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We recently acquired two "decked out" DL360's, complete with the Smart Array P400i RAID raid controller, 512MB BBWC, and (6) 10k SAS drives.

They are configured in a RAID 1+0 set up, running LVM and ext3.

Using the HP utilities (hpacucli), I set up the disk write cache (to be on), and the accelerator cache ratio to be 25% write, and 75% read.

I've also updated them to the latest firmware using the HP firmware disk (version 7.22 of the RAID firmware).

In looking around the web, I found this link: http://www.overclock.net/hard-drives-storage/515068-tuning-hp-smart-array-p400-linux.html

Which shows that with the read-ahead set properly, one can achieve some fairly amazing performance.

My own tests (same iozone performance) shows:

Initial write  191148.89    191.15
      Rewrite  204751.79    204.75
         Read  127655.03    127.66
      Re-read  126286.11    126.29
  Random read  148323.94    148.32
 Random write  185377.55    185.38

Most of my read numbers are 1/2 to 1/3 of the numbers being reported by (8) SAS drives, with xfs.

What am I missing? Does xfs and (2) drives make that much of a difference? Or, did I not configure something?

Any, lastly ... would software RAID be faster?

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What generation (G#)? G6, G7 etc? –  gWaldo Sep 7 '11 at 1:39
    
He's referring to a DL360 G5, as the controller available with that model is the SmartArray P400i. –  ewwhite Sep 7 '11 at 1:58
1  
Can you post your iozone command line? –  ewwhite Sep 7 '11 at 2:24
    
G5. The iozone is the exact same as the link I referenced. –  Anthony Sep 7 '11 at 3:12
    
@Neil - firstly this is a question and answer site, don't add a comment as a question, secondly he states in his first line that he's got '512MB BBWC' –  Chopper3 Sep 7 '11 at 10:54

2 Answers 2

up vote 4 down vote accepted

This is several questions in one, so I'll try to address a few of them.

I typically set Smart Array controllers to leverage a higher write cache ratio. I prefer to have 75% write cache because the OS (using the XFS filesystem) caches aggressively. XFS will make a difference, but what are you tuning for? Are you tuning to simply achieve specific numbers, or is there an application requirement driving this?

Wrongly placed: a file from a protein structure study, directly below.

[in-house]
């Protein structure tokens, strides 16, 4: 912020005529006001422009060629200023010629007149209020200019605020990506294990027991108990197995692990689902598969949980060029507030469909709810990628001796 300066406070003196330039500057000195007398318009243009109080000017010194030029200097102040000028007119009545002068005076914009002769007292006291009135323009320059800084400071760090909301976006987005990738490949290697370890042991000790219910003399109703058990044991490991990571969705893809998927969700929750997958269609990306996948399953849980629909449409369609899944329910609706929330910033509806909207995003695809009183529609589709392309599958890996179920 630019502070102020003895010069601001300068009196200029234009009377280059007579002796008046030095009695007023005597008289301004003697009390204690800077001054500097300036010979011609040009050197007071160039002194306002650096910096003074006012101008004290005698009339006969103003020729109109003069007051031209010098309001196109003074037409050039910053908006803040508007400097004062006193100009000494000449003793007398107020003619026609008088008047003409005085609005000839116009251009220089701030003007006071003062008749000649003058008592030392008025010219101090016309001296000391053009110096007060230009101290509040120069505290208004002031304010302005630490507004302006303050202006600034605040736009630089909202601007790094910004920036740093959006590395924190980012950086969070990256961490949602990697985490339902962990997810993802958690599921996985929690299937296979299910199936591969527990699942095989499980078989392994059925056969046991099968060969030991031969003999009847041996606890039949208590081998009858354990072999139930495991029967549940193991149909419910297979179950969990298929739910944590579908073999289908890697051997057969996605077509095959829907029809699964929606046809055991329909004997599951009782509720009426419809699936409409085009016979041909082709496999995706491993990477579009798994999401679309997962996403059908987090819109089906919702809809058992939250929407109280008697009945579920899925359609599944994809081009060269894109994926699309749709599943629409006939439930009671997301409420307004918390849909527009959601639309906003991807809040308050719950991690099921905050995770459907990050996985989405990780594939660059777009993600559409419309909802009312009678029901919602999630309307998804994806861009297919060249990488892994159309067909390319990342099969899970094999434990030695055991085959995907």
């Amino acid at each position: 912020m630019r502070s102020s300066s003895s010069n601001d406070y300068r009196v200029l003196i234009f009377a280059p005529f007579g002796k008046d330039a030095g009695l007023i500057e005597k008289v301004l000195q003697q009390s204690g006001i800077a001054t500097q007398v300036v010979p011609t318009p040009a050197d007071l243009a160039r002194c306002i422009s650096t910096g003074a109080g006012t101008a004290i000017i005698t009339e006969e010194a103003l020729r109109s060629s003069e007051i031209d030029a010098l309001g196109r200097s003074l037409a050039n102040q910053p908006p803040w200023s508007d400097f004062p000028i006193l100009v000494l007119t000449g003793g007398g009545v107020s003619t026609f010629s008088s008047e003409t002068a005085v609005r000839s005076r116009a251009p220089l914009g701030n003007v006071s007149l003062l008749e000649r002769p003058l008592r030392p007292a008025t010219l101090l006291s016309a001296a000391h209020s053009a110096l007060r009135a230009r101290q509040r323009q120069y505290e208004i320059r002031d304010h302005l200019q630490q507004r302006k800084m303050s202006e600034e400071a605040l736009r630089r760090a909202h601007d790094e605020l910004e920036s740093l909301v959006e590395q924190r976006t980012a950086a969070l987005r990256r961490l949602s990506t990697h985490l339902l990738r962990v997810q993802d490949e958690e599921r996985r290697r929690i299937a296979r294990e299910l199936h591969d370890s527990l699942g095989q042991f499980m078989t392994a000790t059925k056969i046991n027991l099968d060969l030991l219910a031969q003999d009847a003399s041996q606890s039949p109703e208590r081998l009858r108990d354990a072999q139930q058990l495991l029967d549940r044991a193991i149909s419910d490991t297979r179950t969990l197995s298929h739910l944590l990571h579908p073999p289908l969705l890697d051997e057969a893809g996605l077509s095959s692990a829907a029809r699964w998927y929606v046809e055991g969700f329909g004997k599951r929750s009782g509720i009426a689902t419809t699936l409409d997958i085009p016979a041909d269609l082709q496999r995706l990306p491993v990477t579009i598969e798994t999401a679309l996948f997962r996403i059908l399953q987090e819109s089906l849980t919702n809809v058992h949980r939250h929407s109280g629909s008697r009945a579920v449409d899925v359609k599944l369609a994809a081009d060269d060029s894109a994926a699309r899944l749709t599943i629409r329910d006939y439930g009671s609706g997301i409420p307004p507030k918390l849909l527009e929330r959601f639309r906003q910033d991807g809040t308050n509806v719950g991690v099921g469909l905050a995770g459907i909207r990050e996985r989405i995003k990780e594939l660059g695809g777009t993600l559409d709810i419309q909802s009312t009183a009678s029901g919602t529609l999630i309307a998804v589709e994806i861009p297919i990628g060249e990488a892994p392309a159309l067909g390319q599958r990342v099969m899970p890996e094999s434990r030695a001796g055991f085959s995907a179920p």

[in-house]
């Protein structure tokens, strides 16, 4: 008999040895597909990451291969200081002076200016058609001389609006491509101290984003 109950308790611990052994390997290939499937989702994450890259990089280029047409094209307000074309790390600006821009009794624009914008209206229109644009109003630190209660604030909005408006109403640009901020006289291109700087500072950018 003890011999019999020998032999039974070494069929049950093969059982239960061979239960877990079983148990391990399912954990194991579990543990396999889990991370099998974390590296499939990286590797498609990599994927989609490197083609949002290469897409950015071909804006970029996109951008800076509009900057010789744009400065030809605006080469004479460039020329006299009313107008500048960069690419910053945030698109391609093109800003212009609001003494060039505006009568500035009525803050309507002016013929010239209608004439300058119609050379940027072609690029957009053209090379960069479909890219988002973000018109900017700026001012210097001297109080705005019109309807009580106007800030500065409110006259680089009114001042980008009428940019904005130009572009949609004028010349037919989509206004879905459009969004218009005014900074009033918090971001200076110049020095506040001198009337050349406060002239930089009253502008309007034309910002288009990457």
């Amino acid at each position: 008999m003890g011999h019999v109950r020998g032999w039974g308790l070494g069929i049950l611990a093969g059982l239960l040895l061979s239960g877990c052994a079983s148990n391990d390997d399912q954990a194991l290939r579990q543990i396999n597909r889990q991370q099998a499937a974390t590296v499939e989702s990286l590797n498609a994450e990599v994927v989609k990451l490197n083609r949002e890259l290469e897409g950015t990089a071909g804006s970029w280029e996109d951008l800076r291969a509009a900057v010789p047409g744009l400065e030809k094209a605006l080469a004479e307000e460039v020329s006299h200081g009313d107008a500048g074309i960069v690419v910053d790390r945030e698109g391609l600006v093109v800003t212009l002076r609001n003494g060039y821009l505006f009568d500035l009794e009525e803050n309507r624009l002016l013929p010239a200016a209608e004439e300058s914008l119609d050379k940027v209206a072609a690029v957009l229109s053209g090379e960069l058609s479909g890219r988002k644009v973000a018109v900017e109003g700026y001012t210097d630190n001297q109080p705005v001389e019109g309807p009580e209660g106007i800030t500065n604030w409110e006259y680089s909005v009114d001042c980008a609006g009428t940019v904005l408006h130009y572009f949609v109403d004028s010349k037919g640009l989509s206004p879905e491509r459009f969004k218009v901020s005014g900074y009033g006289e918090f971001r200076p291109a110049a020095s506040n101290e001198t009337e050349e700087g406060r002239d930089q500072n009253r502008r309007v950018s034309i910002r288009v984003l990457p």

ext3 isn't the fastest filesystem out there. But you have some mount options (e.g. noatime) and journal settings you could tweak.
I don't use LVM, especially with HP controllers that can provide many of the same benefits.
You have I/O scheduler and elevator settings (e.g. noop or deadline, in this case) that can be tuned, but that's a function of your application's actual needs.

If you do go with XFS, try a basic config then try some advanced configuration settings. Over time, I've ended up with mount parameters very similar to the one in the original link.

I just ran the following iozone command line on an XFS partition contained within a DL380 G5 with P400i, 12GB RAM and 8 x 146GB 10k drives. The elevator is set to deadline:

Command line used: iozone -t1 -i0 -i1 -i2 -r1m -s24g

initial writers  =  348957.75 KB/sec
rewriters        =  335130.03 KB/sec
readers          =  132851.70 KB/sec
re-readers       =  137116.27 KB/sec
random readers   =   35774.41 KB/sec
random writers   =  250618.38 KB/sec
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Awesome, thanks! I'm tuning for a 90% read / SELECT database, so reads are more important than writes (we might write 50MB per day). I had set the noop scheduler. I will try again with write 75%, and will also re-try using xfs and/or ext4. –  Anthony Sep 7 '11 at 3:12
    
On the iozone, you may want your -s parameter to be twice your RAM size. Otherwise, you may be skewing your random read results. –  ewwhite Sep 7 '11 at 3:22

ext3 is slow. If you know how to tune XFS, use that. Otherwise you should use ext4.

I'm personally a big fan of using hardware RAID unless you need your array set up in a way that the RAID controller doesn't support. (Others will likely disagree.)

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